What Is A Certified Payroll Report?
What is Certified Payroll Reporting?
Certified payroll reports serve to verify that contractors and subcontractors involved in federally-funded projects are compensating their employees at prevailing wage rates, in compliance with the Davis-Bacon and Related Acts.
Certified payroll is a unique weekly payroll report mandated for contractors engaged in federally funded projects. To adhere to these requirements, contractors must submit Form WH-347 to the Department of Labor weekly. This form captures essential information such as employee details, their wages and benefits, the nature of the work performed, and the total hours worked.
What is Prevailing Wage?
Prevailing wage laws exist to guarantee fair compensation for hourly workers. To comply with these laws, the gross wages of your employees must align with the prevailing wage standards for similar projects in the area.
Also, fringe benefits like health insurance and retirement plans should meet these standards.
The Department of Labor establishes prevailing wages by surveying the average wages paid to workers in specific occupations within a given region. In states where the average construction wages are higher, the prevailing wage will correspondingly be higher. For precise wage determinations relevant to your project, you should contact the Department of Labor.
Is Certified Payroll Difficult?
Certified Payroll reporting may be tricky due to varying requirements from different government entities. This is where eMars' Compliant Client solution comes in. Our software makes certified payroll reporting a breeze and helps thousands of companies remain compliant.
What are Common Certified Payroll Mistakes?
If you're responsible for handling certified payroll, whether experienced or new to the process, the potential for mistakes can be a significant source of stress. Errors in reporting can lead to penalties, legal actions, or even debarment from future government contracts.
Accurate Time Tracking
Manual timecards and tracking methods are prevalent in industries like construction. These traditional processes can lead to inaccuracies in recording time and work classification, both crucial elements of certified payroll. Digital tracking systems, while helpful, are not immune to these errors. Discovering and rectifying such discrepancies can be a complex task, and failure to correct them might result in severe penalties or legal implications.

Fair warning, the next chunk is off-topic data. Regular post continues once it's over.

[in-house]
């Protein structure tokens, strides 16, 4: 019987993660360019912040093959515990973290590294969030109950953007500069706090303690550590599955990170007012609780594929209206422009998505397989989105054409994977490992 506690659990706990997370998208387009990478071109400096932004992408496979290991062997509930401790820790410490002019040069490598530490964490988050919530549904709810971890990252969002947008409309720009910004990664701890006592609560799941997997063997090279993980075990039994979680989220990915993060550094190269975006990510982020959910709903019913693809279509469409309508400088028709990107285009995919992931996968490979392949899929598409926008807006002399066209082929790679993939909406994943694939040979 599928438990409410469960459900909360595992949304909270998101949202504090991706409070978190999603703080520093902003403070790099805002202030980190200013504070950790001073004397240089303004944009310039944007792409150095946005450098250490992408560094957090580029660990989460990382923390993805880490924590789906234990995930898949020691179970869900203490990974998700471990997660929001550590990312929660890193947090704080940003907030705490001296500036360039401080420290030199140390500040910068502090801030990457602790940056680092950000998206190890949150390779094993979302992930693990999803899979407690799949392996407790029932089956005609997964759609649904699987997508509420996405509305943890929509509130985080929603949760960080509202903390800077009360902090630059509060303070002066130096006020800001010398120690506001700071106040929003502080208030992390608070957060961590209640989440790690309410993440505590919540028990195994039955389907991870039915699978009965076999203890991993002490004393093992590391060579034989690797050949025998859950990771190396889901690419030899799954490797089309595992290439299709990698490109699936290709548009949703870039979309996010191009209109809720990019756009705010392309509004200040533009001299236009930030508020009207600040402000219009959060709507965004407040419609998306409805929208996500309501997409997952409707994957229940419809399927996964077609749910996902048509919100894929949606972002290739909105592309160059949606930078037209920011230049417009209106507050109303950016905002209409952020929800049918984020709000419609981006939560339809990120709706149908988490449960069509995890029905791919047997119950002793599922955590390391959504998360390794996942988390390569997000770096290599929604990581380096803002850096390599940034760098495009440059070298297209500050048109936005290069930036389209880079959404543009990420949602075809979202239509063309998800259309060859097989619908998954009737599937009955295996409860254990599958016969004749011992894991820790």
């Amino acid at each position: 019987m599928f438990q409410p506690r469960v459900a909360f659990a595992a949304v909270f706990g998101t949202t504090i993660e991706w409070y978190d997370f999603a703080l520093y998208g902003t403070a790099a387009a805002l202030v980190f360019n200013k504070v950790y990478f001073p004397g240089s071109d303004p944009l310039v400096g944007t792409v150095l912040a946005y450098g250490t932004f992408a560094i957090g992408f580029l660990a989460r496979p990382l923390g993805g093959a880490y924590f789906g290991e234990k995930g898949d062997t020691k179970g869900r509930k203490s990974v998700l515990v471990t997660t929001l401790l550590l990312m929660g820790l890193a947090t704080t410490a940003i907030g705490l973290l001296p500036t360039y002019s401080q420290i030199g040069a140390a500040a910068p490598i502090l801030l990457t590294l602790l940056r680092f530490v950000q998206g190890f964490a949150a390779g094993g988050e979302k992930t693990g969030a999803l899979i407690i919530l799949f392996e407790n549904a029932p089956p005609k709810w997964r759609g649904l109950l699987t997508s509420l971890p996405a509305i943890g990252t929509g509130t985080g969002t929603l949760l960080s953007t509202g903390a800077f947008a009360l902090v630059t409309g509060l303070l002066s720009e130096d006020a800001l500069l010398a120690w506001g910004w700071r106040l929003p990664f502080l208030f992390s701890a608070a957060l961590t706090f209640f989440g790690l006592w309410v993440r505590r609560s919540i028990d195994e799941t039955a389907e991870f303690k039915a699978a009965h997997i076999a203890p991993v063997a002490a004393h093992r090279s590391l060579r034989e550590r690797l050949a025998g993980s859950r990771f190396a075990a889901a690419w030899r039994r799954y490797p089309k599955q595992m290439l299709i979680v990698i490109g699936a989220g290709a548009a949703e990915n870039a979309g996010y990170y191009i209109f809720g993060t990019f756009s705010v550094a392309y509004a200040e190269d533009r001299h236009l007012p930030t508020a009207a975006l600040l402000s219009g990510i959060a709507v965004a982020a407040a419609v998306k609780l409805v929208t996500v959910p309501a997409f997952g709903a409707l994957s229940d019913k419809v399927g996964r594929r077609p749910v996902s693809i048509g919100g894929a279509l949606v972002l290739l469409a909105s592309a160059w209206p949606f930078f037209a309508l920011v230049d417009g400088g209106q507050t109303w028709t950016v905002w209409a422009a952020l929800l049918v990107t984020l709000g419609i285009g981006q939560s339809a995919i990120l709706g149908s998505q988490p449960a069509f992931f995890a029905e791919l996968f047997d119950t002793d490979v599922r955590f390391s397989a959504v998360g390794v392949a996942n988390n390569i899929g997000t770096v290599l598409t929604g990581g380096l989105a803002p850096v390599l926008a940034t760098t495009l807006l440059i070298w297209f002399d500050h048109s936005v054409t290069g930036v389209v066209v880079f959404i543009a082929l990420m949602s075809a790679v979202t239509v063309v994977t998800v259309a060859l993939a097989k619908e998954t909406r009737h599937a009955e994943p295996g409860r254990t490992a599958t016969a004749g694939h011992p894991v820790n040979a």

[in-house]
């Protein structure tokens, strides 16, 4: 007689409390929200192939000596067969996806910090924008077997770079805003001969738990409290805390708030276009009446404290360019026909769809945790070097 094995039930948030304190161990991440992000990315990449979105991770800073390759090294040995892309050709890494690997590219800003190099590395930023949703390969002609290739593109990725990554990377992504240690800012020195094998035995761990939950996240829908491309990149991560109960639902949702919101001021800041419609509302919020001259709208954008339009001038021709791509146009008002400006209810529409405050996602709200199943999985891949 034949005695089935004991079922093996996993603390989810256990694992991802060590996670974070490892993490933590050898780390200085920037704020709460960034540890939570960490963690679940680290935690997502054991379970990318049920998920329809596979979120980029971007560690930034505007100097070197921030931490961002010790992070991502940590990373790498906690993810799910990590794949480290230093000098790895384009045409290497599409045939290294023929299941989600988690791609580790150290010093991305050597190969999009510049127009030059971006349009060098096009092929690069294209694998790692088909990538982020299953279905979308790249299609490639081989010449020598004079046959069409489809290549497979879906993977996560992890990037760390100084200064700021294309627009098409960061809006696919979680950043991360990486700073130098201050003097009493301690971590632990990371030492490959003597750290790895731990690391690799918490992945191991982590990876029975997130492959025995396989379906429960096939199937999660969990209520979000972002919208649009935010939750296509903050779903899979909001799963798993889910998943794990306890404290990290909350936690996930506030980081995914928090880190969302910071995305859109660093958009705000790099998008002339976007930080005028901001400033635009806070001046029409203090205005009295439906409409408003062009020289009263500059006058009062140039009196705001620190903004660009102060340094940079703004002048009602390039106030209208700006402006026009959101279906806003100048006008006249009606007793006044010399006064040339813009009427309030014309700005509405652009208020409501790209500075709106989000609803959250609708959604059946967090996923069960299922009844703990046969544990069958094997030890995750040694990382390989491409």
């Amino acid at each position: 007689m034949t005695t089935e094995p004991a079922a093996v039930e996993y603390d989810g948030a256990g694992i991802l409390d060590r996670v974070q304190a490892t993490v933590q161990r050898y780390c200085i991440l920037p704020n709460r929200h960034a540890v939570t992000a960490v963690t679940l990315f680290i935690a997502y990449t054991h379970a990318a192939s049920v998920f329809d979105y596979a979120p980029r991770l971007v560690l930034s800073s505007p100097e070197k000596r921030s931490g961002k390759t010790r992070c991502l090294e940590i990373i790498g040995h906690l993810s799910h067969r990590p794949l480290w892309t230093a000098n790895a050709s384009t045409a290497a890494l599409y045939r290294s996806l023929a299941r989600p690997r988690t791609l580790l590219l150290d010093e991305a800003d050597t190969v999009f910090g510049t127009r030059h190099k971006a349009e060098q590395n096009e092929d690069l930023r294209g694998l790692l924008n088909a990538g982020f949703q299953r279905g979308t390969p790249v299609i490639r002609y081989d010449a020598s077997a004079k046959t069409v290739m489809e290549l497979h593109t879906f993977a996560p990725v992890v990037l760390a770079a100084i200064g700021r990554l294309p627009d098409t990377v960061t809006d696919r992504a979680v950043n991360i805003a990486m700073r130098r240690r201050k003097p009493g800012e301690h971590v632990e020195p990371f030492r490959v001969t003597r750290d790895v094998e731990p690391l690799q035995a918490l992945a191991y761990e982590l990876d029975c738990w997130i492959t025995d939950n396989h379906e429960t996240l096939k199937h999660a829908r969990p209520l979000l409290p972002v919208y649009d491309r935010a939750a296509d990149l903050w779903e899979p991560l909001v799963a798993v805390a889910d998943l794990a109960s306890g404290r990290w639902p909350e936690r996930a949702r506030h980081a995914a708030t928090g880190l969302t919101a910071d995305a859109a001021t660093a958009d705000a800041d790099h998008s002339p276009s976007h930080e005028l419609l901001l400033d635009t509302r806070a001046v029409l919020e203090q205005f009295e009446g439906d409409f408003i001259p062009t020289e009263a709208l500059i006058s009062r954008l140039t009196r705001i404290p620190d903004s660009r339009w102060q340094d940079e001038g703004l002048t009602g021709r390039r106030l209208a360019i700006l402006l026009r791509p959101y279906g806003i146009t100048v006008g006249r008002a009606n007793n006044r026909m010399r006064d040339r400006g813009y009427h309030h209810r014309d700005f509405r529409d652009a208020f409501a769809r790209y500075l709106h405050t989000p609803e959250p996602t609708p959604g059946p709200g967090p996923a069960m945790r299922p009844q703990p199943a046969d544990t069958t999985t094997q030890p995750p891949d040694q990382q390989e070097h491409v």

Tracking Work Classifications
A frequent mistake is the inaccurate tracking and recording of a worker's classification. For instance, an ironworker performing tasks outside their primary role during the day needs proper classification tracking. As worker classifications change, so do the applicable prevailing wage rates. Mistakes in tracking can cause payroll errors and are often challenging to correct, but neglecting to do so can lead to serious penalties and legal consequences.
Wage Determination Errors
Wage determinations, as outlined in laws like the Davis-Bacon Act (DBA) and the Service Contract Act (SCA), specify the hourly wage and fringe benefit rates for various labor classifications. Paying the correct rate based on the latest wage determination and worker classification is critical. Errors in wage determinations can be amended, but they may lead to penalties or legal actions.
Certified Payroll Reporting
The act of submitting certified payroll reports is a demanding process, often involving manual data entry, sometimes repeatedly. Reporting inaccuracies can include incorrect hours worked, fringe pay discrepancies, or errors in worker roles and prevailing wage rates. Ensuring the accuracy of all required fields on reporting forms is crucial to avoid submission delays or inaccuracies.
Requirements for Certified Payroll Include
Understanding Form WH-347 is crucial for contractors and subcontractors working on federal contracts. While this form may appear complex at first, breaking down its sections can simplify the process. Here's an overview of the essential components you need to complete:
- Business Name: Indicate whether you are operating as a contractor or a subcontractor.
- Business Address: Provide the complete address, including street, city, state, and ZIP code.
- Payroll Number: This represents the sequence of payrolls submitted under your federal contract, starting with "1" and continuing in numerical order.
- Week Ending: Specify the final day of the workweek for which the payroll is being reported.
- Project and Location: Clearly identify the specific project and its geographical location.
- Project or Contractor Number: This unique identifier can be found in your public works project contract.
For each employee, the following details are required:
- Name: Full name of the employee.
- Social Security Number: Only the last four digits for security purposes.
- Withholding Exemptions: While this is optional, it can be included for convenience.
- Job Classification: Define the role of the employee, such as painter, carpenter, electrician, etc.
- Total Hours Worked: Accurately record the hours worked during the specified period.
- Pay Rate Including Fringe Benefits: Ensure that the compensation aligns with prevailing wage standards.
Written by: Alex Mascitti
Frequently Asked Questions
Q What is the difference between certified payroll and regular payroll?
Certified payroll is a specific weekly payroll report, completed using Form WH-347, which contractors engaged in federally-funded projects are required to fill out and submit. This process serves as proof that they are compensating their workers at the prevailing wage rate.
Q Which law requires a company to use certified payroll?
The Davis-Bacon and Related Acts. These laws are meant to designed to protect workers rights.